Nitrogen tanks used in rare disease research could ‘obliterate’ Tillbrook, warns councillor

    A councillor who warned that tanks of liquid nitrogen stored near homes in her ward could ‘obliterate’ residents in Milton Keynes if they exploded was told that health and safety is not a matter for council planners

    The company, UK Biobank, in Java Park, Bradbourne Drive, has used liquid nitrogen at a temperature below -150C for some time in carrying out research into rare diseases and had applied to planners for permission to put two more tanks in place.

    “If they go awry, it would obliterate the local area and residents’ houses,” said Cllr Alice Jenkins (Cons, Danesborough & Walton) at Thursday’s Development Control Panel. “Any risk of explosion is far too great and residents are worried.”

    She added that the storage tanks would be in “startling proximity to residents’ houses” and that locals had not been aware of one already on site. She said there had been an example of such a tank blowing up.

    But Phil Eeles, of UK Biobank, said: “We abide by a code of excellence and carry out research into rare diseases. Liquid nitrogen is used for the storage of biological samples at temperatures below -150C. ”

    He said that a nitrogen tank had exploded in Japan in the 1990s but only because there had been “catastrophic failures” in procedures.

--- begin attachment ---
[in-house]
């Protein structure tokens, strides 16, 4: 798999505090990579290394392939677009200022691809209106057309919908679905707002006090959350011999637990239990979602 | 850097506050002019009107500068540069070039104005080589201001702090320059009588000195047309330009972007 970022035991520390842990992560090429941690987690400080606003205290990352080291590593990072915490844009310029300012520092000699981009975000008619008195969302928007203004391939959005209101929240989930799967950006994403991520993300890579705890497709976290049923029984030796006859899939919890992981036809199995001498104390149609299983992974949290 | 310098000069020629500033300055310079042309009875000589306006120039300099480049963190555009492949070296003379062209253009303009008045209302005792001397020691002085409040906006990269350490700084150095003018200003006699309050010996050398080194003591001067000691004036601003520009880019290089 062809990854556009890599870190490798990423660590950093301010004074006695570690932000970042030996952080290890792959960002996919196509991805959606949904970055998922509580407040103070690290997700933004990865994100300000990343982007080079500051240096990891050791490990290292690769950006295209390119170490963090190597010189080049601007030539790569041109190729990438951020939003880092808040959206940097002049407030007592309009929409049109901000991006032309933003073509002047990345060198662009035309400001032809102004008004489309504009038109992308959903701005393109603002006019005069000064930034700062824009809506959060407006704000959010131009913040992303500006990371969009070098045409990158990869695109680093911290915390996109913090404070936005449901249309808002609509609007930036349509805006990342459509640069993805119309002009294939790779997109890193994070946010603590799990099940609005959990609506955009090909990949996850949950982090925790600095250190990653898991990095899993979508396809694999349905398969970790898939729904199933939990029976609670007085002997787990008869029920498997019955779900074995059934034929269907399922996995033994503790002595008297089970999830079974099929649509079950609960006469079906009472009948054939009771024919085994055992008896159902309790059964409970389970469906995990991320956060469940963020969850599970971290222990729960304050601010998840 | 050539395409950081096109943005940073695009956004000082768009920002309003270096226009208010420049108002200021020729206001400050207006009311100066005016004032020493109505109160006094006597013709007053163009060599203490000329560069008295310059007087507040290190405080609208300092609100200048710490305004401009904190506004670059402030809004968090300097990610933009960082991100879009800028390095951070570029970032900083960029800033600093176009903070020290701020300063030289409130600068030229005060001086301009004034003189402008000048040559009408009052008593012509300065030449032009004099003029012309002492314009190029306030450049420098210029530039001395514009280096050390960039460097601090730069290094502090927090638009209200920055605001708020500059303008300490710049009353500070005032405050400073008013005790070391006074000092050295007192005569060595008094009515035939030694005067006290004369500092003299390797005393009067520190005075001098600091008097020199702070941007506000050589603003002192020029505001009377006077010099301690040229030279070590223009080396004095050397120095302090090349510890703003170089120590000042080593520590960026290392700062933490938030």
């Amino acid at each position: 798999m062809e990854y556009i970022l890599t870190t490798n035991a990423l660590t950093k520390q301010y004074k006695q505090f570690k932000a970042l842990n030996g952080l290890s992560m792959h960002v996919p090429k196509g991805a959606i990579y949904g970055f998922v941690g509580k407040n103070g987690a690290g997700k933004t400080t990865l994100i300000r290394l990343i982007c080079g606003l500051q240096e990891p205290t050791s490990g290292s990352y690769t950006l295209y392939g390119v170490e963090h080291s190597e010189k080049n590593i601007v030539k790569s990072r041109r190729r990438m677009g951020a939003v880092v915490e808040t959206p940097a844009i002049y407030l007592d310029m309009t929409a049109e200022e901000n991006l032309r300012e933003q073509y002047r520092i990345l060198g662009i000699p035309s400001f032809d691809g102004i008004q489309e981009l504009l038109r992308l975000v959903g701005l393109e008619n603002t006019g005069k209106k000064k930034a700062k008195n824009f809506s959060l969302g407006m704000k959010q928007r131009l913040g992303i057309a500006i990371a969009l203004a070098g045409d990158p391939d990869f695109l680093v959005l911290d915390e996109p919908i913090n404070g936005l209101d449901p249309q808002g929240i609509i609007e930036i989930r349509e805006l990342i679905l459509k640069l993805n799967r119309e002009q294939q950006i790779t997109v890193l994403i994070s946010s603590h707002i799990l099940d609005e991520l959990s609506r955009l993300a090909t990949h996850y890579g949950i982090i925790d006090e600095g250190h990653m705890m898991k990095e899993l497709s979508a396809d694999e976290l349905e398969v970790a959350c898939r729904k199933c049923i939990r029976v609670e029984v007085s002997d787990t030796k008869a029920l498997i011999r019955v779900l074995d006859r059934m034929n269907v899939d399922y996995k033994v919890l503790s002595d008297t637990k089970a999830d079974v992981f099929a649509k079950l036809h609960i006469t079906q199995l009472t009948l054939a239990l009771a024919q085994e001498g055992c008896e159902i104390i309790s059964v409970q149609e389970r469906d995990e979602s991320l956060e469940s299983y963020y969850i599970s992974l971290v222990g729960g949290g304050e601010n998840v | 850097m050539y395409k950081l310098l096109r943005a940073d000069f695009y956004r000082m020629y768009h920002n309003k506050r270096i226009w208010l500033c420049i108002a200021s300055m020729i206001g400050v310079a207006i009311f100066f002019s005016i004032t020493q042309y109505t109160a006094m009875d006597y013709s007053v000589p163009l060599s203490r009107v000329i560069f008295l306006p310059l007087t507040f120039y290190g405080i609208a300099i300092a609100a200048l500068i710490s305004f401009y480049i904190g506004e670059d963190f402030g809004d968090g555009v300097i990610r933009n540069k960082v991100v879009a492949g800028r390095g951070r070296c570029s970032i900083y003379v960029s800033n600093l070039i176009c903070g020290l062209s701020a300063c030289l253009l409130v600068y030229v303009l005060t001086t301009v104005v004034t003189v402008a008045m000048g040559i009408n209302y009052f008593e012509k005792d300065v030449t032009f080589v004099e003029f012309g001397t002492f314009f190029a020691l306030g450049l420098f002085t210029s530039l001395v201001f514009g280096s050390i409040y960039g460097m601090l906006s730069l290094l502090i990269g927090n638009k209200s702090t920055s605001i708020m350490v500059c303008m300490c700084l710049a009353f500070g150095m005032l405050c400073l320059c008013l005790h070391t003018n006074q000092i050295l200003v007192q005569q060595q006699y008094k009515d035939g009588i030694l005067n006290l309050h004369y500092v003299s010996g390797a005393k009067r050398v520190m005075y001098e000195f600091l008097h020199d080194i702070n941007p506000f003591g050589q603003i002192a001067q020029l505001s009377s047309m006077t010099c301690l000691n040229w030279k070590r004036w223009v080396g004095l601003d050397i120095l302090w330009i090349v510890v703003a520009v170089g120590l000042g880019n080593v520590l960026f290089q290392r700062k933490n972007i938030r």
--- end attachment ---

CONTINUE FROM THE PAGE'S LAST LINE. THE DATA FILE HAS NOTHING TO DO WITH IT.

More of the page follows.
He said that the storage tanks in Tillbrook would have a pressure equivalent to that of a domestic car tyre. The tanks have safety values to prevent pressure building.

    Mr Eeles added that the company complies with all the legislation and that it is “imperative” for the business to have the facilities. “We require the continued operation of the tanks,” he said.

    Planning officer Luke Gledhill told the committee that the Health and Safety Executive, and the council’s own health departments have no concerns.

    But he added that because health and safety is not controlled by the council, it was not a matter that the committee could consider as a planning matter anyway. Cllr John Bint, the panel chairman, said that the future of the company was also not an issue councillors could consider.

    “We are not allowed to consider the bulk of the reasons we have heard from the applicant and the objector,” he said. The decision had been called to the committee by Cllr Jenkins.

    Former lorry driver, Cllr Terry Baines (Cons, Campbell Park and Old Woughton) said there are other nitrogen tanks in the city, at the Waitrose in Brinklow but they were also not of concern.

    “A pressure of between 1.5 and 3 bar is negligible,” he said, adding that the tanks are designed to cope with pressures far in excess of that.

    “It is also an employment site and they are allowed to put them in place. We can’t look at the proximity issue. There is nothing we can do about it.”

    Nico Grigoropoulos, the council’s development management manager, said the company had a “good inspection and maintenance record.”

    The application for the installation of two liquid nitrogen tanks was approved unanimously, by all five councillors on the panel.

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